[Video] How to make the ‘Magnifying Glass Map’ effect in Screenflow

image-how to make the magnifying glass effect using screenflowIn a previous post (ref: How to Make the Magnifying Glass Map Effect Using Camtasia) I shared the tutorial of a colleague who made this animation using the green screen ("remove a color") feature in Camtasia Studio v 8.1.  (Just a quick note: the "remove a color" feature wasn't available in Camtasia Studio prior to version 8.1.)

Let's Use Screenflow This Time

In this post, I wanted to share a few more details about making the effect work -- and this time let's use Screenflow (for Macintosh) to pull off the effect.


The gist of the effect is to use screencasting software to show a metaphor--in this case, a magnifying glass--move across a map.  As it does so, magnified areas of the map appear wherever the magnifying glass traverses the map.  In addition to applying this effect when screencasting map sequences, the effect can also work well for other screencasting projects in, say, biology and anatomy when tracing genomic sections.  In which case, perhaps a microscope metaphor might work.  Or, you could also apply it to financial scenarios where you might want to "drill-into" a spreadsheet cell and examine the underlying calculations.

The range of scenarios is obviously limitless.  The main thing is to use editing software that will allow for:

  • Chroma key-type effects (a.k.a., green screen or "remove a color")
  • Multiple tracks in the editing timeline
  • And keyframe animations


0:15 The end-state of the magnifying glass effect we're shooting for.

0:40 You have to make it in two passes. The first pass is to produce a reference video with a colored shape that you'll later "punch a hole" through.

0:55 The second pass is to use the reference video with the colored shape as the starting point for a new Screenflow project. Then, "punch a hole" through the colored shape using the chroma key video effect in Screenflow.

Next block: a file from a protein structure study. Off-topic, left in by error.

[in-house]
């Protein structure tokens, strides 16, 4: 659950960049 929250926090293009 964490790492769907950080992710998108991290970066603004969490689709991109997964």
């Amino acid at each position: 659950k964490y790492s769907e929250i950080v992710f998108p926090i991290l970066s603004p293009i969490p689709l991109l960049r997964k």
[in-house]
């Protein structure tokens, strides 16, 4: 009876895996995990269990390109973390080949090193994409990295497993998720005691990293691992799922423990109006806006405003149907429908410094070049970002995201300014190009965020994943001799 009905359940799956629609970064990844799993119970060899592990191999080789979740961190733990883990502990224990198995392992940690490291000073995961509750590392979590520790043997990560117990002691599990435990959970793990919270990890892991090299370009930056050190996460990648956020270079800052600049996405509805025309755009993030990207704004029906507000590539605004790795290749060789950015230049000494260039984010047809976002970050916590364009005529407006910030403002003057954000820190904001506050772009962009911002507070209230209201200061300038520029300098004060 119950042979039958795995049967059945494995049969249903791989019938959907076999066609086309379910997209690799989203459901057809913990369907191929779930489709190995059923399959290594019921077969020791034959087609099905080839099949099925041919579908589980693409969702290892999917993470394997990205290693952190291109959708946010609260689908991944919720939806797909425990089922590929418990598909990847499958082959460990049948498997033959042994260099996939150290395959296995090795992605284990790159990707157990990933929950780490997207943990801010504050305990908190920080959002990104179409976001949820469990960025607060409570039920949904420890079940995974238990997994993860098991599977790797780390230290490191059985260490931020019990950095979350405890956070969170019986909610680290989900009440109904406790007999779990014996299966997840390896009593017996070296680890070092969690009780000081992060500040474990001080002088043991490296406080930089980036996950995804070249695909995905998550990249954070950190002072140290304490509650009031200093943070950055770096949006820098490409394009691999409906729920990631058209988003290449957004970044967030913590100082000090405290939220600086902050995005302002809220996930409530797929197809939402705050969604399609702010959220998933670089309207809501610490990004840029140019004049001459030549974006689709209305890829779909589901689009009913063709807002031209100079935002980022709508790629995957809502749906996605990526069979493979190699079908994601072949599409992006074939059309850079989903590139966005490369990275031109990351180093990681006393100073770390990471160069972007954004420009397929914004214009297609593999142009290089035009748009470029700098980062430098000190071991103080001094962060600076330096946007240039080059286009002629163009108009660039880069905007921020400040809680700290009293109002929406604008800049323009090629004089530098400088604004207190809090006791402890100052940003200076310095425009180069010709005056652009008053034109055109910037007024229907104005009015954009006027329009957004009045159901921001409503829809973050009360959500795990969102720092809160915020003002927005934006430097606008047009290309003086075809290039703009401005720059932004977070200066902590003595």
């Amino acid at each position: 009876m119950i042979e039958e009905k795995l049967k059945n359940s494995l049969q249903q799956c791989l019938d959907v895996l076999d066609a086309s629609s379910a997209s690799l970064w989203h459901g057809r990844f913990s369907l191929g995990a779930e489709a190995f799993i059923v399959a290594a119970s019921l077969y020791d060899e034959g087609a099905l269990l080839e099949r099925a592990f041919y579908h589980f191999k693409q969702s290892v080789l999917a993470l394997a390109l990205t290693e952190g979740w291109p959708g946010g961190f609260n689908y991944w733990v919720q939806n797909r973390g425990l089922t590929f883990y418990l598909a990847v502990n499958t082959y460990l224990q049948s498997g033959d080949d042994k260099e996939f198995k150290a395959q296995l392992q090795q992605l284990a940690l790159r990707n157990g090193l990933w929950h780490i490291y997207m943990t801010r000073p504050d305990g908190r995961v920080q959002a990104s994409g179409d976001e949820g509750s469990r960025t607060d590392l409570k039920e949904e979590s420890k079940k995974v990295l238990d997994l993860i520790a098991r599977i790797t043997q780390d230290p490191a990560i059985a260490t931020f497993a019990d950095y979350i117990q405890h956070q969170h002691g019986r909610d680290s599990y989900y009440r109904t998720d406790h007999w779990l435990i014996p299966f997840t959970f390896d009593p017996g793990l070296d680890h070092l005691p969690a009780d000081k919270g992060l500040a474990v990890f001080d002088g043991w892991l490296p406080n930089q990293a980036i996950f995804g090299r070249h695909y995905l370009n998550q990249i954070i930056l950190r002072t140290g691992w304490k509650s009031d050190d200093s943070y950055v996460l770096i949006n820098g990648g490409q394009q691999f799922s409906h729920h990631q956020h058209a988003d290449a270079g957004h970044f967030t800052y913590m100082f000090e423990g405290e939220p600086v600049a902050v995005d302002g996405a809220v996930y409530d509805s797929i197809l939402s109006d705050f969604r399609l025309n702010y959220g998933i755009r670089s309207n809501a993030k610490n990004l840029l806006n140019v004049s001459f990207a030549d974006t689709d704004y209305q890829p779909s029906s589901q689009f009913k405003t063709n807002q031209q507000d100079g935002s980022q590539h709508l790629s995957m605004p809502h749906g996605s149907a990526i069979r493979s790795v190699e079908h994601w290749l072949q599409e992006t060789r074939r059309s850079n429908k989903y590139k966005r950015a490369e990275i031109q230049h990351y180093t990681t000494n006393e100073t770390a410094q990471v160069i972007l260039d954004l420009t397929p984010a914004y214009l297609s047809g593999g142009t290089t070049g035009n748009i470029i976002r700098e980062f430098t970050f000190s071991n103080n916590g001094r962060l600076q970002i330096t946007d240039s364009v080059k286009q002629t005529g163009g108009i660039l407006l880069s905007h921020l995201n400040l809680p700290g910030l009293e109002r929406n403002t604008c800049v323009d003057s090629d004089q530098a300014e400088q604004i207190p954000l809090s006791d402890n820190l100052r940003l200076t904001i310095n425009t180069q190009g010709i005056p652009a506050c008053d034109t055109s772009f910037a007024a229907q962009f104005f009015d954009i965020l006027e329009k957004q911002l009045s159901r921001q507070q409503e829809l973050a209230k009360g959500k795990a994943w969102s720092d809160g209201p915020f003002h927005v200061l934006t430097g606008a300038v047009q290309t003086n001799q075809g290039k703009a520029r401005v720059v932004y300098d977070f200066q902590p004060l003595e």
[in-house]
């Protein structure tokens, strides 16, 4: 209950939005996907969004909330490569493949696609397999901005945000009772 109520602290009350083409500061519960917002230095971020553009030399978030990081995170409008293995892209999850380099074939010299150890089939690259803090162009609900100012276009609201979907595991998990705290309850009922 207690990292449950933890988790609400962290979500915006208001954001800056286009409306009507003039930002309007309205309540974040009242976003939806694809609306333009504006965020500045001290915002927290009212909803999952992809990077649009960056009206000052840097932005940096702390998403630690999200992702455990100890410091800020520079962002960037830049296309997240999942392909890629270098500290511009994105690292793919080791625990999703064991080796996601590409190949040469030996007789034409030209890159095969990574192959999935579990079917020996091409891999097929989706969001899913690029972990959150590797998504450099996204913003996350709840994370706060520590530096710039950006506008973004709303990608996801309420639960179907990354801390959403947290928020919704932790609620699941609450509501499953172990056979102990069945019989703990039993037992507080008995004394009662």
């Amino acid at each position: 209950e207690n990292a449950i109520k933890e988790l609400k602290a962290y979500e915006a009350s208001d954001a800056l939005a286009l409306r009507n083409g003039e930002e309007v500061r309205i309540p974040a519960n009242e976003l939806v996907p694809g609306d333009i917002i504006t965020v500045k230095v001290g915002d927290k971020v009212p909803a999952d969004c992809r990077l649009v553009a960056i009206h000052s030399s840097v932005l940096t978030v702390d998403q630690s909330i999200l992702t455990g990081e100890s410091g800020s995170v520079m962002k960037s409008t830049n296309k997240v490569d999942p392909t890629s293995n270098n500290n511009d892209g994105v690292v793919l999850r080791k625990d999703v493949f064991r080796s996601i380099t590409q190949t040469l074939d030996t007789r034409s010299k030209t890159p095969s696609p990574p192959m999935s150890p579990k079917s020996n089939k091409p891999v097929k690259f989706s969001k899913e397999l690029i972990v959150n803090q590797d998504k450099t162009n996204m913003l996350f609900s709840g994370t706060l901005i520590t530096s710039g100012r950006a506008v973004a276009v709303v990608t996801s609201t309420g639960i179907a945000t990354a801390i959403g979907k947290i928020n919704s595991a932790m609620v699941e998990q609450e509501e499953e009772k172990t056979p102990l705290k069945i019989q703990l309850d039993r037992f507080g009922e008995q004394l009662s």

1:15 The third step is to overlay the magnifying glass stock image in order to complete the metaphor.

1:30 Here I launch Screenflow to start creating the reference video. Here we used a map graphic snapped from Google Maps. Then, on top of that, we add a red-filled circle.

2:45 Animate the red-filled circle to trace out the path on the underlying map that you want your magnifying glass to trace.

3:15 A question for the Screenflow Product Managers at Telestream! (What's the deal about not easily being able to create a color-filled circle?)

5:30 Export the animation to create the reference video.

5:50 Create a new Screenflow project and import the reference movie.

6:25 Use the Screenflow Chroma Key video filter to punch a hole in the red-filled circle in the reference movie.

7:15 A word you need to know about the "tolerance" setting in the Chroma Key Filter. Initially, Screenflow will attempt to make a transparency on all similarly colored objects on your screen -- even ones you don't intend. The Tolerance parameter in the Chroma Key filter can help you adjust this!

8:20 Add the magnified graphic to your timeline and underneath the reference movie. This will then be revealed through the "hole" in the reference movie above it.

9:45 You now need to animate the underlying (magnified) graphic on track 1 in order to sync it up with the "hole" in the reference movie on track 2.

10:55 New term: Definition of T.L.A.R.?

12:05 Now we complete the metaphor with the magnifying glass graphic. You can find these graphics from cost-effective royalty free media sites like Fotolia or Presentermedia.

13:30 A little tip about the differences between PNG and JPG files. And what's the preferred file format if you want transparency included.

14:10 Importing, aligning and animating the magnifying glass image in order to sync it up with the "hole" in the top image and the magnified map underneath.

16:45 The completed magnifying glass effect is fully rendered.

Ready to learn the Screencasting Wizard's secrets?Learn to teach online. Go beyond PowerPoint: learn to screencast using Camtasia Studio for Windows, Camtasia for Macintosh, or ScreenFlow for Macintosh. Watch the free previews now and read the topics list on our 5-star rated screencasting courses. Click here to learn more.

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About Mel

Mel is the online training architect and screencasting wizard at Kareo, one of Forbes' 2013 list of 100 Most Promising Companies in America. He's also the creator of Digital-Know-How, a training website devoted to developing learners' skills for screencasting and web video course development. Mel is also the chief blogger of ScreencastingWizard.com; Mel's personal blog. The comments and opinions you read here are Mel's and not associated with any other company.
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